to Yandex.Market. And each item finds its buyers, and for each visit to your site the advertiser is charged the click price that he offered. His money may fly away in no time.
And the calculated payback of product advertising costs will be generally the same as the above figure for contextual advertising.
So every alley is a dead end. "And what’s the trick of it?", an inquisitive reader will ask. "Why does the market of both contextual and product advertising grow in volume with every passing year, despite this situation (that is, more and more companies place more and more ads at growing cost) and the computers of the banks keeping the Yandex and Google accounts will soon hang up due to overflow? Are corporate advertisers complete idiots? Or "millions of flies can’t be wrong", as enemies of the country "rising from its knees" say?"
Dear reader, we proclaim that the idiots are NOT complete ones. There is good reason behind their intentions to keep posting contextual/product ads and to step up the respective budgets.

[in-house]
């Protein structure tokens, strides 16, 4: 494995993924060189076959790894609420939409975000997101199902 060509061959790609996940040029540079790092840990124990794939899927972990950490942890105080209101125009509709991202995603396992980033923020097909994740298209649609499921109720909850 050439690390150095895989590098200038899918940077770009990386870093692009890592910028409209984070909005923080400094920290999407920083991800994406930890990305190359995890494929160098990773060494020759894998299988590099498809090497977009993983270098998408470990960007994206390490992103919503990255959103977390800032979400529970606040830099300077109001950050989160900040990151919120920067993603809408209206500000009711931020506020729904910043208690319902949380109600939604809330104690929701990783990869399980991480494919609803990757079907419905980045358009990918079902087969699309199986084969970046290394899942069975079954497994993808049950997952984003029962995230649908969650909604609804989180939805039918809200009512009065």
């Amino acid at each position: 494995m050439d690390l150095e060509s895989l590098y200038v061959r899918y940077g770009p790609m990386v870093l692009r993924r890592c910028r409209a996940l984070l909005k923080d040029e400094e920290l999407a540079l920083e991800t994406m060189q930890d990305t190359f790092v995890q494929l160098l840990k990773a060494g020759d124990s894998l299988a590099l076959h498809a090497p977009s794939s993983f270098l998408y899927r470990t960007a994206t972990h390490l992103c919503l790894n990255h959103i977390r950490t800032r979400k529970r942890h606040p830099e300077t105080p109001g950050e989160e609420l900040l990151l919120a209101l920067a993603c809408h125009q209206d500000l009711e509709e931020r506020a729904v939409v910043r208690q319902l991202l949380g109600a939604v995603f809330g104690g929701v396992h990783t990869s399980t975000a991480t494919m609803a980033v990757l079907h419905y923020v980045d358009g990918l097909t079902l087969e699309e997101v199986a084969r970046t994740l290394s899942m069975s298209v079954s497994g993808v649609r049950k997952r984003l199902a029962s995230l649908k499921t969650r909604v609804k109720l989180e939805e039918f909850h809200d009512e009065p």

This includes (but is not limited to) the following considerations:
As a result, more and more money is spent on contextual and product advertising exactly because of a persistent perception that it works. Just a perception. Nobody can calculate which ads work and how (except happy client of dia$par, but we’ll dwell upon this below): it takes (costly) experience, exceptional art-like advertising skills and a lot of time to get some idea, so we have too much risk and too much money at stake. But we can’t avoid taking the risk, for more active competitors will eat away our market share.
So the old maxim that half of a budget is wasted, but God knows which one, applies to Internet advertising as well. And the megatons of figures generated by the use of primitive tools like Yandex.Metrics are of little practical use — and simply dangerous if you are not skeptical about them. Back in the 1980s Mr. Trout said that "It used to be that a CEO would wonder which half of his advertising budget was being wasted. Now he is beginning to wonder if it’s the whole budget."
A constant reader of our website can already feel that now dia$par will go on stage and have all others for breakfast.
Yes, it will. meta-system stores all the information about your advertising campaigns: goods/goods categories, source of traffic (where the ads are actually posted), geography, and cost (can be indicated/calculated dynamically).